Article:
Recently, I was having a lovely lunch with three close friends, outdoors at The New Leaf Café, in Fort Tryon Park, when one of the women announced that she and her husband were planning to sell their place near us and move into a retirement community down south. We all paused in our eating. There was a moment of silence before we congratulated her and began asking questions. We have been together, the four of us, for almost 15 years, meeting at least monthly to discuss a memoir we had read and to share the intimacies of our lives through writing. We are all headed toward 80 and the topic of retirement communities was not a new one. Still, as I looked across the table at my dear friend, I felt tears welling.
In younger days, I traveled with a backpack. It was an army surplus backpack, its green canvas fabric soft and flexible, as though it had been washed many times, although I can’t remember ever washing it. It had fraying straps and an ink stain on one of the pockets. [Click on title to read entire post]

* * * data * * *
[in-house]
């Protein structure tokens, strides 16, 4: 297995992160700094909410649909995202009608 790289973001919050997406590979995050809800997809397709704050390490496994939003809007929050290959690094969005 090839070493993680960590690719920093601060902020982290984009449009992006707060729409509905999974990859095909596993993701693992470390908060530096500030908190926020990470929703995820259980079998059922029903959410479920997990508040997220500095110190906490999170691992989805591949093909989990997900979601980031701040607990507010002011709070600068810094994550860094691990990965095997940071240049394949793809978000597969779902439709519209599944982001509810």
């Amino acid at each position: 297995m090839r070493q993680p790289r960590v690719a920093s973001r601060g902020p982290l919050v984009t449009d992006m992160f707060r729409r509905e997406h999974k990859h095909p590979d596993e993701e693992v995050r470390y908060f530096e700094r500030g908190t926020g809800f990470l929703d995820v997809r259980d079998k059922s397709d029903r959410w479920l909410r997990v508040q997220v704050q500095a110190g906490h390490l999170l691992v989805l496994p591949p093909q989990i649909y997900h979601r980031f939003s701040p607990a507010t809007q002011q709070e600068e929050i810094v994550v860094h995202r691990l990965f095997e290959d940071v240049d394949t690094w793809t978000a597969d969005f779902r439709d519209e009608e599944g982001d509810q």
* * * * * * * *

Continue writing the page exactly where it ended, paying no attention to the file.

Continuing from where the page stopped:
[Click on title to read full post] The east-facing windows of our new Brooklyn Heights apartment, on the 32nd floor look out across the expanse of Brooklyn and Queens, building after building. On the horizon, I can see the air traffic control tower at JFK airport, twelve miles away as the crow flies, more visible in some lights than in others. The horizon stretches north and south behind the tower in a long, flat line, broken here and there by a building that rises higher than the land. The expanse of Long Island lies in the distance behind.
I grew up in northwestern Maine, in the foothills of the White Mountains, at a time when electricity had drawn only the slightest curtain over the night sky. In New York, I missed the stars.
As a young adult, I spent summer vacations on a three-acre island in 42-mile long Moosehead Lake, a venue which offered the most rewarding of night skies. [Click on title to read the whole post.]